Journal of psychology and theology (J PSYCHOL THEOL )

Publisher: Rosemead Graduate School of Psychology; Rosemead Graduate School of Professional Psychology

Description

The purpose of the Journal of Psychology and Theology is to communicate recent scholarly thinking on the interrelationships of psychological and theological concepts, and to consider the application of these concepts to a variety of professional settings. The major intent of the editor is to place before the evangelical community articles that have bearing on the nature of humankind from a biblical perspective.

  • Impact factor
    0.37
  • 5-year impact
    0.49
  • Cited half-life
    0.00
  • Immediacy index
    0.36
  • Eigenfactor
    0.00
  • Article influence
    0.13
  • Website
    Journal of Psychology & Theology website
  • Other titles
    Journal of psychology and theology, Journal of psychology & theology, Psychology and theology
  • ISSN
    0091-6471
  • OCLC
    1787711
  • Material type
    Periodical
  • Document type
    Journal / Magazine / Newspaper

Publications in this journal

  • [show abstract] [hide abstract]
    ABSTRACT: Previous research on attachment relationships suggests that early parental interactions generate internalized models of self and others—models which are carried forward in later relationships. In order to investigate the relationships between secure attachment styles and their collective influence on spiritual maturity, a survey of 216 seminary students was conducted using the Parental Bonding Instrument, Adult Attachment Scale, and the Faith Maturity Index. Secure adult attachment styles were predicted to relate positively with spiritual maturity. Findings suggest that adult measures of secure attachment styles are correlated with faith maturity. Measures of parental bonding evidenced minimal associations with adult attachment styles and were weaker correlates of faith maturity. Secure adult attachment was a stronger predictor of faith maturity when compared to measures of parental bonding. Implications are offered for religious training institutions, the church, and the community. (PsycINFO Database Record (c) 2012 APA, all rights reserved)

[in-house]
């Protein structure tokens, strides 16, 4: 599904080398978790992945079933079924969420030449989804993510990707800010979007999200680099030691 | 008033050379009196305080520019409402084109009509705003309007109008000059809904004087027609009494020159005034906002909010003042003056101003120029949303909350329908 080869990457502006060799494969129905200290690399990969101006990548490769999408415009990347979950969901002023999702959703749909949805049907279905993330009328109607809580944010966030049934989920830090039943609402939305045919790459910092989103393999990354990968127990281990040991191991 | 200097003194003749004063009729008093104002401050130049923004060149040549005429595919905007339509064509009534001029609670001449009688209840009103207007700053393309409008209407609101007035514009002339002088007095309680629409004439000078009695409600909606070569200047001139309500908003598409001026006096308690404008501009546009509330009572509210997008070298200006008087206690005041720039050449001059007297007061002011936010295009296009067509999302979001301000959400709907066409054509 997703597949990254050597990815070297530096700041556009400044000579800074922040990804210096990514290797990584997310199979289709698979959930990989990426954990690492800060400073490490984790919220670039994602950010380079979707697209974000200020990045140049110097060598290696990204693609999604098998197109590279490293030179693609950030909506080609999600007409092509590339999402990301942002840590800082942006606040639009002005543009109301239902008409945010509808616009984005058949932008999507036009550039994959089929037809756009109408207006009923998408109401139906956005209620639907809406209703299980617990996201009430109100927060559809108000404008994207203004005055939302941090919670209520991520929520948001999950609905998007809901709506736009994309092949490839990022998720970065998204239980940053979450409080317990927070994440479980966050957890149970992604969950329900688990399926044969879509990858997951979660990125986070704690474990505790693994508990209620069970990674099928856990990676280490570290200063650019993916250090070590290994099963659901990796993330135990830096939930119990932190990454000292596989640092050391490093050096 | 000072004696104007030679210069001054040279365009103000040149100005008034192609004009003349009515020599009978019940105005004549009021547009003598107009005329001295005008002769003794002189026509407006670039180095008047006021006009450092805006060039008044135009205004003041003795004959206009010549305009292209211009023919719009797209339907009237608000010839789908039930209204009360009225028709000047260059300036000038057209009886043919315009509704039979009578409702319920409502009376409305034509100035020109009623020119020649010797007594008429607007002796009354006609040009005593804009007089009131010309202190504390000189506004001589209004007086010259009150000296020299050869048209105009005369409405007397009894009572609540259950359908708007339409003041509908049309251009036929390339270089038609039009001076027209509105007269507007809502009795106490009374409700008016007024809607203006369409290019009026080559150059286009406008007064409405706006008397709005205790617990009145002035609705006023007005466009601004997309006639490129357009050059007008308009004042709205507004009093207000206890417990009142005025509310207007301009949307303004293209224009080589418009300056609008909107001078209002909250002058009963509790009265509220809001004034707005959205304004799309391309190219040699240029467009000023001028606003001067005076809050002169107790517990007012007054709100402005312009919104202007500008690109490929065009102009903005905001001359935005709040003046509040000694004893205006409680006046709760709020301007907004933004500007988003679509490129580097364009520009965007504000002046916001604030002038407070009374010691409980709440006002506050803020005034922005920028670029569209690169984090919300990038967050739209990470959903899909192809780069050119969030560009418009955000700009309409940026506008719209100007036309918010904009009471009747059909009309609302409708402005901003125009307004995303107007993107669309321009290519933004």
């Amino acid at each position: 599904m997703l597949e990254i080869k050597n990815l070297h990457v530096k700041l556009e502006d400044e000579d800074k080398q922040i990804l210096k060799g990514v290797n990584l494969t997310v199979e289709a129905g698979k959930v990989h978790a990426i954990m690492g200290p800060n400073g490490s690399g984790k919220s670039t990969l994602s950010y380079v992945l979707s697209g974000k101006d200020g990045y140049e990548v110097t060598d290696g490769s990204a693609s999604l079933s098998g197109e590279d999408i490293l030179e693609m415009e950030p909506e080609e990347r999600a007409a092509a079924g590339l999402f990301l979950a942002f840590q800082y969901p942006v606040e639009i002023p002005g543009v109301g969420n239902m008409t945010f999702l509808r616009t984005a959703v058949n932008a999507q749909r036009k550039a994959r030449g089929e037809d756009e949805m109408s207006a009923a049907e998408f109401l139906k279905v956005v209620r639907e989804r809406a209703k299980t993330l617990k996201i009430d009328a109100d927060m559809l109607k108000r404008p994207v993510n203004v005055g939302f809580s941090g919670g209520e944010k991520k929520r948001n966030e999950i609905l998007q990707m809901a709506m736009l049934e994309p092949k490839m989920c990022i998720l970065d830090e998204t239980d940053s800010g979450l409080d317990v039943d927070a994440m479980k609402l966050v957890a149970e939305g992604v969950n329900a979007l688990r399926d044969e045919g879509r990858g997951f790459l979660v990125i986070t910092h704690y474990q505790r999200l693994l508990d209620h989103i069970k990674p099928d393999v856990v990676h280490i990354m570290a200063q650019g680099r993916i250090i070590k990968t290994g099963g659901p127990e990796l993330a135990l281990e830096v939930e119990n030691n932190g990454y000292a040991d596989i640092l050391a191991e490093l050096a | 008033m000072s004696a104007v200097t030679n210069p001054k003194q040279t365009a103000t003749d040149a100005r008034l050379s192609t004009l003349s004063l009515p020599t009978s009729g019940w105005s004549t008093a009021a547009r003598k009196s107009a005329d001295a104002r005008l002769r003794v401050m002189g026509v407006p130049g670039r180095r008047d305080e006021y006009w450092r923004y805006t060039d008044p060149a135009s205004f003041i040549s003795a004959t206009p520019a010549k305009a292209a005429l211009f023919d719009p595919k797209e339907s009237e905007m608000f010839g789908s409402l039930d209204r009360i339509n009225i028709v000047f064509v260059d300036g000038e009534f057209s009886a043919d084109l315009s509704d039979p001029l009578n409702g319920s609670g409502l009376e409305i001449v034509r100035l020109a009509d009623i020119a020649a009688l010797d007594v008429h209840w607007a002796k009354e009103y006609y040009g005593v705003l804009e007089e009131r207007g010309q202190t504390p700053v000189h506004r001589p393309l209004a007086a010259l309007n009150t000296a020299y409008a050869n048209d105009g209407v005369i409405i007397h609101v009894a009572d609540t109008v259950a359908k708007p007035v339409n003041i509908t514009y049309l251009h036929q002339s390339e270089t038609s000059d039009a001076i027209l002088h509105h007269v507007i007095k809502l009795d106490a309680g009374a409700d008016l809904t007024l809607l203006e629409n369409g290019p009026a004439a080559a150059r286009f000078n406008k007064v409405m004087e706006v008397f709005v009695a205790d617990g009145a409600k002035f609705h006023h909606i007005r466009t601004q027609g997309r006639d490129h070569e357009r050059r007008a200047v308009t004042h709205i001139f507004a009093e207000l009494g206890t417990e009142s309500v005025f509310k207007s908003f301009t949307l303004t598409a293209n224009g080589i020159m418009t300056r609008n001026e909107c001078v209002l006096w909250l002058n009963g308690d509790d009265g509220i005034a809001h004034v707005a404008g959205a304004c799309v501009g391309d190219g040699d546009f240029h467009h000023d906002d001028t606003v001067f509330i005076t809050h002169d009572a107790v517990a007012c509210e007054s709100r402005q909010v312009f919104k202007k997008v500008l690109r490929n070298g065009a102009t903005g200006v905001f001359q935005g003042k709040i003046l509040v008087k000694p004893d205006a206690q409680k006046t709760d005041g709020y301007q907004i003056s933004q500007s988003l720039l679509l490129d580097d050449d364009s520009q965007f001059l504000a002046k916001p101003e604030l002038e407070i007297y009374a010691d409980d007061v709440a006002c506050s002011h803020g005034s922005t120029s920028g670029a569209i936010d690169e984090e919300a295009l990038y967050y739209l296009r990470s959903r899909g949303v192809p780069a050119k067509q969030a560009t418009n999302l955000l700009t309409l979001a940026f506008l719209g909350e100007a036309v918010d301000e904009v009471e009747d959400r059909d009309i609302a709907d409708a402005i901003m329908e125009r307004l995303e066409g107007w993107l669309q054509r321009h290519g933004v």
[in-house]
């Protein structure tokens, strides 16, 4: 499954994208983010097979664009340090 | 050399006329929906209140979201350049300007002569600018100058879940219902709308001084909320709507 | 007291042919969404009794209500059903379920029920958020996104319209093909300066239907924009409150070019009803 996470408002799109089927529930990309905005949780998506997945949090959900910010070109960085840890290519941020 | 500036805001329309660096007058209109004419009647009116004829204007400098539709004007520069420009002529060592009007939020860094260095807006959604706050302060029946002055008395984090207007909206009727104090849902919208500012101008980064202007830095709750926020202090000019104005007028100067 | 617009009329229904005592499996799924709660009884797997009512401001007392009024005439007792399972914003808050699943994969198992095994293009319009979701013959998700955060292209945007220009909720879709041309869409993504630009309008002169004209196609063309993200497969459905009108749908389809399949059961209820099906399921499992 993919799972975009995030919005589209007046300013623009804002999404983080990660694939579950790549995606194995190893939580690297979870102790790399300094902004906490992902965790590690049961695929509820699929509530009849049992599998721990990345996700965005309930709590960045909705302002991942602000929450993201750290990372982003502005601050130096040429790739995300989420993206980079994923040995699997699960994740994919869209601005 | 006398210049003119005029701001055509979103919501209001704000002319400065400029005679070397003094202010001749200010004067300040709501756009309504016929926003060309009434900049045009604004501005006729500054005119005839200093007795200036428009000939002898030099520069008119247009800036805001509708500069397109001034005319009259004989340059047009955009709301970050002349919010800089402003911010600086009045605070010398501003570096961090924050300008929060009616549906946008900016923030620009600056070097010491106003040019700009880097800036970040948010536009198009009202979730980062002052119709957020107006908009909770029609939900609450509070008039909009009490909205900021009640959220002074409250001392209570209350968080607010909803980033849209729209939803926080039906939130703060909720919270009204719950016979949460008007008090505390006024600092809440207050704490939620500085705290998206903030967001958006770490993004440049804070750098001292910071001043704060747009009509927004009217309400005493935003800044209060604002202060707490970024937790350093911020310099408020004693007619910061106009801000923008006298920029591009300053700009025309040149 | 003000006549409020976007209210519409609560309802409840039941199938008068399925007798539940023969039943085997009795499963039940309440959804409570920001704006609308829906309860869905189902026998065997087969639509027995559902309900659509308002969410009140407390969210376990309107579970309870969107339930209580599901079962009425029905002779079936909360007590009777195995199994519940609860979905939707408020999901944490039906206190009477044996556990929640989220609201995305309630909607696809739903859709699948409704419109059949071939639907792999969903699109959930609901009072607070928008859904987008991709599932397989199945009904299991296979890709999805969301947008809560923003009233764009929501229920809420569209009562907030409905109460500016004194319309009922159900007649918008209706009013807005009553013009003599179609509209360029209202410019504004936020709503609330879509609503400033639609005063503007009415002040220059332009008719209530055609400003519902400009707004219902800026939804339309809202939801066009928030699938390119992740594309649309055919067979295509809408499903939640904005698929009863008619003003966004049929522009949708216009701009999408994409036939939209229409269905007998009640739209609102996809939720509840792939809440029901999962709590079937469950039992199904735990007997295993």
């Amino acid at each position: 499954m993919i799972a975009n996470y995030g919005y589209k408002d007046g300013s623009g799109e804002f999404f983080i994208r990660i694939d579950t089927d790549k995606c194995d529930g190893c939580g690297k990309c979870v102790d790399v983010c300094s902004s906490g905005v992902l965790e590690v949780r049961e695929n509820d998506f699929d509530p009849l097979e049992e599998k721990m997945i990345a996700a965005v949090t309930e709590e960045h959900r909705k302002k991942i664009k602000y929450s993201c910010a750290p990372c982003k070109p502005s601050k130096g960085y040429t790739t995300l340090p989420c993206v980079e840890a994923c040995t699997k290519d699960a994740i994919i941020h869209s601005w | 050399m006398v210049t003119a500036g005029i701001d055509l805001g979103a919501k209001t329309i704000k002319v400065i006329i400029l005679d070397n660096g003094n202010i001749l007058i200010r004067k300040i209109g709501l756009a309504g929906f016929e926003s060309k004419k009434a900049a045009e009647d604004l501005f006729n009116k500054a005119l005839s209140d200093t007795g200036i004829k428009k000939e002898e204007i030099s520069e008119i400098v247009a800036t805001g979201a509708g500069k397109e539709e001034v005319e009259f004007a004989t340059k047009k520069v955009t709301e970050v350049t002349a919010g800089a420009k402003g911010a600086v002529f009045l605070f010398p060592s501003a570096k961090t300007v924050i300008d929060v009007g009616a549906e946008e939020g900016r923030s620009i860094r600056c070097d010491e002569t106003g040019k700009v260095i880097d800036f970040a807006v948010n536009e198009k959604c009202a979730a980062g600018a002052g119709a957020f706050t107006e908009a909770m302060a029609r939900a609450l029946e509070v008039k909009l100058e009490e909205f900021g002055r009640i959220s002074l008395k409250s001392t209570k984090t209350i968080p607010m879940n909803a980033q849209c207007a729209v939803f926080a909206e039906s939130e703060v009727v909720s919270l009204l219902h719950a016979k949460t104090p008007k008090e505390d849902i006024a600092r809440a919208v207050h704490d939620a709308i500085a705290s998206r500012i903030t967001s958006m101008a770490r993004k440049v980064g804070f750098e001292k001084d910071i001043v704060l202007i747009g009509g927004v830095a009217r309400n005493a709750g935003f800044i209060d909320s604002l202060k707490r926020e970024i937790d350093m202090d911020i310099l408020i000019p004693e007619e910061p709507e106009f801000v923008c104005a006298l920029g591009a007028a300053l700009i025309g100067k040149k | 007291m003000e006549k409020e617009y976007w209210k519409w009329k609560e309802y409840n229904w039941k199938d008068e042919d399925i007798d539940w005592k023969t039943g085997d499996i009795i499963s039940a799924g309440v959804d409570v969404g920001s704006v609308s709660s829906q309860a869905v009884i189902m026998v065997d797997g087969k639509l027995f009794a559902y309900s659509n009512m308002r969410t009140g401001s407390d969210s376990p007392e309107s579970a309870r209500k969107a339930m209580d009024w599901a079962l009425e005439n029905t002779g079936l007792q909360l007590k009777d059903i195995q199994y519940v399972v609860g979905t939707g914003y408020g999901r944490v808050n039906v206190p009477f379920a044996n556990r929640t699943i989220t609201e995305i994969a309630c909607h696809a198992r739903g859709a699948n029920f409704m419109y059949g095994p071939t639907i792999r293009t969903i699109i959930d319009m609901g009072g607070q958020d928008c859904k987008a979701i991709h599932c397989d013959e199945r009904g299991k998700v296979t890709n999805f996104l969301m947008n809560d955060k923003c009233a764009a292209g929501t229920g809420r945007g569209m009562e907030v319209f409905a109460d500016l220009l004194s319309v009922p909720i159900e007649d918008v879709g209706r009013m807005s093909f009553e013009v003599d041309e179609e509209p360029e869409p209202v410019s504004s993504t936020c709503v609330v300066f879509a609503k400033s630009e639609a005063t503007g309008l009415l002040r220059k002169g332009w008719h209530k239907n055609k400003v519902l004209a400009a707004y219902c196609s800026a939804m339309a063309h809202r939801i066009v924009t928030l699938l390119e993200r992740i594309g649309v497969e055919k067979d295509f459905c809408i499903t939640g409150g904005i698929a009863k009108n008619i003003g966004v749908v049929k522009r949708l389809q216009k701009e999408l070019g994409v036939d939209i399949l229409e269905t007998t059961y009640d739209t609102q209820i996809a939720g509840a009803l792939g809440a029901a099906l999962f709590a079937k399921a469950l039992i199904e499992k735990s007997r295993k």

Journal of psychology and theology 10/2012;
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    ABSTRACT: Enormous sociopolitical changes in Eastern Europe in the last decade have had a profound impact on the psychological functioning of the citizens of these nations. In order to assess and intervene in the mental health realm in Eastern Europe, a brief survey was sent to 29 Christian leaders in Eastern Europe. Common mental health problems identified across the various Eastern European countries and cultures include depression, relationship difficulties, alcohol abuse, and anxiety disorders. Christians in Eastern Europe tend to turn to family and friends for help with these problems 1st, pastors 2nd, and almost never to mental health professionals. Clergy and laypersons have little training in mental health issues. A promising direction for future service is training those who can, in turn, train Eastern European laypersons in basic listening and support skills. The authors believe that cultural awareness and sensitivity will be of paramount importance in such an endeavor. (PsycINFO Database Record (c) 2012 APA, all rights reserved)
    Journal of psychology and theology 10/2012;
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    ABSTRACT: Examined the impact that a personal, integrated spirituality has on well-being and its role in moderating the effects of stressors (both significant life events and hassles) on well-being among a sample of 120 undergraduates (aged 18–22 yrs) at a private religiously affiliated college. The hypotheses were as follows: 1st, stressors would have a negative impact on subjective well-being (SWB), which consists of satisfaction with life (SWL) and affective well-being (AWB); 2nd, personal spirituality would positively predict SWB independently of stressors; and 3rd, personal spirituality would moderate the relationship between stressors and SWB. Results show that stressors predicted both dimensions of SWB and that personal spirituality significantly added to the prediction of SWL. Personal spirituality was also found to moderate the relationship between stressors and life satisfaction, accounting for a small yet significant portion of the variance. Personal spirituality is conceptualized as a useful resource among undergraduates for maintaining life satisfaction in the face of stressors. Questions are raised regarding the underlying mechanisms of the observed effects. (PsycINFO Database Record (c) 2012 APA, all rights reserved)
    Journal of psychology and theology 10/2012;
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    ABSTRACT: Addresses the purpose and prevalence of Christian spiritual interventions and proposes a series of progressive legal and ethical decision-making steps to improve therapists' skills in incorporating such interventions into psychotherapy. The initial steps include an assessment of the therapist's role, the setting of therapy, and the presenting problem of the client. Additional steps include obtaining informed consent, evaluating a therapist's competency, maintaining professional and scientific responsibility, respecting the client's religious values, documenting the use of spiritual interventions, making appropriate financial arrangements, and promoting the welfare of the client. (PsycINFO Database Record (c) 2012 APA, all rights reserved)
    Journal of psychology and theology 10/2012;